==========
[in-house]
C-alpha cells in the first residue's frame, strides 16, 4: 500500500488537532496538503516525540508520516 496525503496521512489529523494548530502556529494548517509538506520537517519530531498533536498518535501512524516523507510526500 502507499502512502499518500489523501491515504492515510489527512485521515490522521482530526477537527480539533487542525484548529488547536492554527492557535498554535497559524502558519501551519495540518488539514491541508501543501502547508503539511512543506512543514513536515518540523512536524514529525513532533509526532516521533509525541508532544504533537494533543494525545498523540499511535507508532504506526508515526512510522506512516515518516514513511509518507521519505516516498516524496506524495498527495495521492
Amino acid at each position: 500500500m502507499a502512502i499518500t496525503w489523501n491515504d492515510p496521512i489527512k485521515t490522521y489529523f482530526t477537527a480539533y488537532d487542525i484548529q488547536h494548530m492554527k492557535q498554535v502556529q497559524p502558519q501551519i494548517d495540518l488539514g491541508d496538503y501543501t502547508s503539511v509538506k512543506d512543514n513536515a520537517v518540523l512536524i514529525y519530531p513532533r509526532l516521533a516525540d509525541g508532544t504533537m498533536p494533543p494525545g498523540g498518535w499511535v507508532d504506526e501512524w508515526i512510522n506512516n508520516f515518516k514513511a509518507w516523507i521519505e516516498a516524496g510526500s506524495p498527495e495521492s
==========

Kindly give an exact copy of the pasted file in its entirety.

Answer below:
[in-house]
C-alpha cells in the first residue's frame, strides 16, 4: 500500500488537532496538503516525540508520516 496525503496521512489529523494548530502556529494548517509538506520537517519530531498533536498518535501512524516523507510526500 502507499502512502499518500489523501491515504492515510489527512485521515490522521482530526477537527480539533487542525484548529488547536492554527492557535498554535497559524502558519501551519495540518488539514491541508501543501502547508503539511512543506512543514513536515518540523512536524514529525513532533509526532516521533509525541508532544504533537494533543494525545498523540499511535507508532504506526508515526512510522506512516515518516514513511509518507521519505516516498516524496506524495498527495495521492
Amino acid at each position: 500500500m502507499a502512502i499518500t496525503w489523501n491515504d492515510p496521512i489527512k485521515t490522521y489529523f482530526t477537527a480539533y488537532d487542525i484548529q488547536h494548530m492554527k492557535q498554535v502556529q497559524p502558519q501551519i494548517d495540518l488539514g491541508d496538503y501543501t502547508s503539511v509538506k512543506d512543514n513536515a520537517v518540523l512536524i514529525y519530531p513532533r509526532l516521533a516525540d509525541g508532544t504533537m498533536p494533543p494525545g498523540g498518535w499511535v507508532d504506526e501512524w508515526i512510522n506512516n508520516f515518516k514513511a509518507w516523507i521519505e516516498a516524496g510526500s506524495p498527495e495521492s